Your mind flashes through everything you were ever told in driver’s education class. In one moment you realize that attempting to swerve at the speed you’re going will cause the vehicle to roll.
Please don’t be a person.
You put everything you have into slamming your foot down on the brake pedal. Your eyes focus on the enormous dog that’s just dashed in front of your car a split second before you feel the impact.
“Shit!” You half scream, half cry.
Your body snaps forward, the seatbelt saving you from coming into deadly contact with the steering wheel. You open your eyes, unaware that you’d closed them. Reaching over with a trembling hand, you put the car in park.
“Are you okay?” You hear yourself ask Sharon.
“Yeah, I think so.” She answers, her voice as distant as you feel.
For the first time, you’re glad for the old model car, because no air bags went off in your face. You lean forward, searching for the dog you just hit. It’s dark out and the one remaining yellow headlight from your car isn’t giving much light.
I can’t believe I just hit a dog. Guilt instantly clenches your gut as your recently deceased cat comes to mind. Alpo had died old and happy, not on the side of a cold, dark road. Maybe it’s just hurt and I can get it to the vet. Maybe they can save it. Please be okay, please be okay.
You fumble with the seatbelt latch as you glance to the right of your vehicle. Beyond where Sharon is sitting, still wide-eyed, there’s a field of high grass, perhaps alfalfa, and beyond that, you can just make out the lights of a house.
“What are you doing?” Sharon asks as you allow the seat belt to slide off of you.
“I’m not going to just leave it.” You snap at her as you reach for the door handle.
“No way. That thing was huge, you can’t go out there.”She reaches for your arm.
“Someone’s dog could be lying on the side of the road hurt.” You yank away.
“That wasn’t a dog. That was like a dire wolf …”
“Get a grip, Sharon! This isn’t some horror movie.” You pull on the door handle, confused as to why the doors not opening and then realize it’s still locked.
“Okay, you’re right, but even if that’s someone’s pet, if it’s injured it may lash out at you. That thing could literally take your face off.” Sharon continues to plead. “It was a big dog.” She looks you straight in the eyes as she talks.
On one hand, you know she’s right. Any injured animal could be dangerous, let alone the behemoth dog you’d just plowed into. On the other hand, there are no wolves in your state, so it had to be a family pet. The idea of leaving any family pet to suffer on the side of the road was something you didn’t think you could live with. You glance at your friend and turn more fully to face her.
“Sharon, I can’t just leave it.” From your angle, you can see the field and the house you believe the dog came from, clearly. A flicker of light catches your attention. It bobs with the motion of a person walking. A flashlight. “See, they are looking for their dog.” You point behind her as another light comes to life and then another.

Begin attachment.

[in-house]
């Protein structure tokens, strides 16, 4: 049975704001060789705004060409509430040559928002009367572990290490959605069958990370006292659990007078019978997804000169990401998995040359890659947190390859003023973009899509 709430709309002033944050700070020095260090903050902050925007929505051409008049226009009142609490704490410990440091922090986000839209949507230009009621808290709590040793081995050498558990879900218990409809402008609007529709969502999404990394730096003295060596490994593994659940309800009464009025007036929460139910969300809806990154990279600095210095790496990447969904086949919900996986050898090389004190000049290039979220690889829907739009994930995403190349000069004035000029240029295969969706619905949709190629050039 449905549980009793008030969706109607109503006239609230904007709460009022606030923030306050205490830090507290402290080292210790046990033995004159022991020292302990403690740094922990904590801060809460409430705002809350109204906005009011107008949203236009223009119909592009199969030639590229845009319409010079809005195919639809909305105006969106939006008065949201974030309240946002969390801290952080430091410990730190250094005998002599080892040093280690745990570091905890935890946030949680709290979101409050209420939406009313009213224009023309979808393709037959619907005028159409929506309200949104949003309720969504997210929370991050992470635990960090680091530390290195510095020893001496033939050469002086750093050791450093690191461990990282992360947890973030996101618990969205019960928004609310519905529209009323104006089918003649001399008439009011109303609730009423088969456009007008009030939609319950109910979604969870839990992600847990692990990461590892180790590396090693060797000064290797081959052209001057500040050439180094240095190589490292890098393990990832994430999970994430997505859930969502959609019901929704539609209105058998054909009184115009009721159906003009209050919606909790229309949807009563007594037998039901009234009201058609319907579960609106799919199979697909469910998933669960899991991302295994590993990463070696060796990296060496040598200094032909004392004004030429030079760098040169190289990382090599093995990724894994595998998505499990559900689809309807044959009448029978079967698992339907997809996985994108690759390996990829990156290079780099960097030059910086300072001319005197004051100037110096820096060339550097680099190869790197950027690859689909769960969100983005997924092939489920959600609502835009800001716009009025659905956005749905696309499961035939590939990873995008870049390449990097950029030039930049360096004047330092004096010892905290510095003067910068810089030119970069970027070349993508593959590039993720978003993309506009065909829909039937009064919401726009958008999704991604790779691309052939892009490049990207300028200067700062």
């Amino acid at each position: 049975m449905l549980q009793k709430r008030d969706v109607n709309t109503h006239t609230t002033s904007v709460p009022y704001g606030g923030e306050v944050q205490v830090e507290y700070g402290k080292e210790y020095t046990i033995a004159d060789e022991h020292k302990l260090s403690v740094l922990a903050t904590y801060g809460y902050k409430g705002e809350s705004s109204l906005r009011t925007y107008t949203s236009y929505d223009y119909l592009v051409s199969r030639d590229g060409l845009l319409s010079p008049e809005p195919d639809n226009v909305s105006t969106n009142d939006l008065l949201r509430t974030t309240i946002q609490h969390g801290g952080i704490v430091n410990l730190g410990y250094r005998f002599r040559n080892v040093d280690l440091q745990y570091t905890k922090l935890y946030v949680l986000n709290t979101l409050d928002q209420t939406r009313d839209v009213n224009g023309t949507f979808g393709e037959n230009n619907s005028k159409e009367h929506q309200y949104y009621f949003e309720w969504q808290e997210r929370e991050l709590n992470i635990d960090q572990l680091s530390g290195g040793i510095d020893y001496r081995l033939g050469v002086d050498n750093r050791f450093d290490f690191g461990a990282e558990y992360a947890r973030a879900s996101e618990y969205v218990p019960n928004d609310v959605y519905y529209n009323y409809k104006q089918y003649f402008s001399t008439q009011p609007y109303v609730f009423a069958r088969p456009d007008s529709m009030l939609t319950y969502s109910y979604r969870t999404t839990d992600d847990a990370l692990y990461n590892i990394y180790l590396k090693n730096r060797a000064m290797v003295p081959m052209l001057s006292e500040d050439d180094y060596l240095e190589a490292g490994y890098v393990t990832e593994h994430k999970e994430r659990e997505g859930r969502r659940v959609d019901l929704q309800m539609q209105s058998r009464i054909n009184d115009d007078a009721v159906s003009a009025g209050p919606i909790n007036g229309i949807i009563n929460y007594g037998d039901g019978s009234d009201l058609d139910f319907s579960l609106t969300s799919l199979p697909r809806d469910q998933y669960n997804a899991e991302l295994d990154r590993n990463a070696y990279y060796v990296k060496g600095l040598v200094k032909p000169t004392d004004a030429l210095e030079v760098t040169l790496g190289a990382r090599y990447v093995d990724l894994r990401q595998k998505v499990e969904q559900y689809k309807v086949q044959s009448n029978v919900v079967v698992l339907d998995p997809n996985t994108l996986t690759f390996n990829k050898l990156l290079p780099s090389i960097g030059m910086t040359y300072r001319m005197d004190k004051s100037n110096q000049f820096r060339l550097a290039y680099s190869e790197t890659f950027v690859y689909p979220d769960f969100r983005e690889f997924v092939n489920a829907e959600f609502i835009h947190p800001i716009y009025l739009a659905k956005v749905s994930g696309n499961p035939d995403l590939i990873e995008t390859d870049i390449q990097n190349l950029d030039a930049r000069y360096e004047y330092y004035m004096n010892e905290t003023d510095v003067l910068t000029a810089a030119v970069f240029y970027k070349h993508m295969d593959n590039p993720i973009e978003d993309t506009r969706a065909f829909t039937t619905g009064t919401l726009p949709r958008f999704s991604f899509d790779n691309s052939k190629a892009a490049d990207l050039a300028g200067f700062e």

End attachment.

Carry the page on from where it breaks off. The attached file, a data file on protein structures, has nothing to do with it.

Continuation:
By the time Sharon get’s turned around in her seat there are fifteen flashlights weaving through the field. “Okay, that’s creepy.” She states.
You shake your head at her trying to ignore the hair rising on the back of your neck in agreement to her statement. “Maybe they were having a party and the dog got out.” Another light flickers on as you both stare through the window, and then another.
“Yep, and they’ll find their dog. So can we please go?” Sharon asks turning back to you.
“Hit and run, that’s what you’re asking me to do.”
“It’s a dog, not a person. There’s no jail time for that.” She replies.
You huff at her. “It’s not right, Sharon.”
You glance behind her, noticing that the majority of the field is now covered with bobbing lights. You count to twenty before you lose track. “What if they don’t look this far?”
Sharon leans over and blares the horn.
You push her hand away, stopping the onslaught of noise. “What are you doing?”
“See, they’re coming now. Let’s go. Please.” She points back to the field.
She’s right, even though the road is still at least a quarter mile from the nearest light, it’s obvious that all flashlights are pointed in your direction. In unison, the lights begin to bob faster and grow bigger. Whoever is carrying them are running, at what seems to be an alarming rate, towards your car.
“Please?!” Sharon begs, her voice near panic.
Do you decide to stay and lead the people to their beloved pet or is Sharon’s paranoia overriding your guilty conscious?
Please help the story along by leaving a comment on which decision you’d make. You can leave it here in WordPress or on whichever social media site you find this on.